In most of our offices, we have a sand tray.  In play therapy, sand trays are used most often with a collection of small figures.  These small figures range from animals, humans, buildings, landscape, and other day to day items, which are all used within the sand tray.  Without geeking out and getting too far into Play Therapy Theory on you, I’ll just summarize that there are many ways a therapist who provides play therapy can utilize sand and miniature figures.  In both Sandtray Therapy and Sand Play Therapy, therapists provide access to a sand tray and miniatures to allow the client to create scenes in the tray.  Sometimes, depending on the client and the focus of the session, the scene completion is the intervention itself.  Other times, the scene may turn into an evolving story which is played through while the Therapist observes or even participates if the client invites them to do so.  Sometimes clients explain their sandtrays and other times they do not.  Use of sandtrays in therapy can be a powerful intervention for people at various ages. Learn More...

Telling Your Children You’re Divorcing: 5 Things to Consider

When couples decide to end a relationship and it leads to the breakup of a family with children, the amount of information to process can be somewhat overwhelming. While the separation may be what’s best for everyone involved, how the information is shared with children will be a memory they hold forever.  How this family change is shared can impact the trajectory of the entire transition for each child. This process should be handled with tender care and with an emphasis on how you, the parents, will provide physical, mental, and emotional safety for each child.  Here’s a simple list to guide you through a very challenging decision making process which can help you share this news with your children in the most honest and gentle way possible. Learn More...

The Secret to Co-Parenting Success: Shifting from a Personal Relationship to a Parental Relationship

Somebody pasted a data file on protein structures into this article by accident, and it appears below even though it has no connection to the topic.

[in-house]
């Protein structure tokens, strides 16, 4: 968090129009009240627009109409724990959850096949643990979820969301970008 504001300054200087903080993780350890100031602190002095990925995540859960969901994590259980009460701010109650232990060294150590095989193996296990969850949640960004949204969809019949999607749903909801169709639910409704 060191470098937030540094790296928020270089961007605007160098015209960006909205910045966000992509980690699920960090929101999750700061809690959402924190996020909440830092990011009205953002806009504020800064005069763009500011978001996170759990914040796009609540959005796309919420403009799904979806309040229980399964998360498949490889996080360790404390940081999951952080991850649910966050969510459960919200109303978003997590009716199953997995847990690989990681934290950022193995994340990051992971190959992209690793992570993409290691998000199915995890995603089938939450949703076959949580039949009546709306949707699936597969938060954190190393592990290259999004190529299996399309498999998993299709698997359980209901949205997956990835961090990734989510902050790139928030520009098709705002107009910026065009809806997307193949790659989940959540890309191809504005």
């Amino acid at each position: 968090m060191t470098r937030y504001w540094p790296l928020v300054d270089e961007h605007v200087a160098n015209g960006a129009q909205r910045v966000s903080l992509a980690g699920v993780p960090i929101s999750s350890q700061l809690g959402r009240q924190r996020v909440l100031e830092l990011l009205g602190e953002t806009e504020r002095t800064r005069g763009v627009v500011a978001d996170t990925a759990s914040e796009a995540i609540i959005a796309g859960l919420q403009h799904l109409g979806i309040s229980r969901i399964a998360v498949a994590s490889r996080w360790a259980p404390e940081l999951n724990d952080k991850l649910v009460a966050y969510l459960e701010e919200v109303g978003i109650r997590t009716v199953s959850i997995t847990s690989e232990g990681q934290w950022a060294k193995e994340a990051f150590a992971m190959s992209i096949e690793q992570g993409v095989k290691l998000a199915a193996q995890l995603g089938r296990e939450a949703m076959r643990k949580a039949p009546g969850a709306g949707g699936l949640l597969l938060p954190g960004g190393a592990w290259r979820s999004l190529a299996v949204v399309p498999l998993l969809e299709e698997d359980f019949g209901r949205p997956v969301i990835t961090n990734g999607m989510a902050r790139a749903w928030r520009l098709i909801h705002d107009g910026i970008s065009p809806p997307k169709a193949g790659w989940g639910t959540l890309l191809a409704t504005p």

As a Therapist who has spent over a decade working with families and children, I’ve had the great privilege of sharing the various journeys of many, many clients. Some journeys (especially at the end of my work with clients) take a positive turn; I cherish the moments when I see clients thriving and no longer needing therapy for the time being.  Most people, however, begin their work with me at the start of a challenging journey, such as a journey of separation and divorce. Since I specialize in working with children, teens, and parents, the caregivers typically reach out to me after they’ve made decisions to end their relationship. They are oftentimes seeking out support for the purposes of best caring for their children through the transition. Sometimes they need support in developing c0-parenting skills, and sometimes they need support in how to tell their children about the divorce (and most times, both).  If you need help in planning how to tell your children you are separating, this article may be helpful, here. Learn More...

How to Choose a Therapy Group

You’ve decided Group Therapy will help you meet your mental health treatment goals, and are excited to start this new journey – Yay! Now you may be wondering, which group is best for me? Here’s a few factors to consider…

Open versus Closed Groups: We offer both open and closed Group Therapy formats at Creative Family Counseling. Open groups do not have an end date, and allow for new members to join as current members exit. Closed groups are time-limited with a start and end date, and do not allow for new members once they’ve begun.  Learn More...

Introducing ‘Grow’ – A Group for Teens

“Am I the only one that feels like this?”

“Do other people talk to you about this kind of stuff?”

“This is super embarrassing, but…”

“I know this isn’t normal.”

“Literally no one gets it.” 

I’ve heard the above statements and questions over, and over, and over in the therapy room, especially when I am working with teenagers. In their world, they’re the only one with this experience, this struggle, this thought, this worry, this insecurity. This perception leads to feelings of isolation, loneliness, low self-esteem, and hopelessness.   Learn More...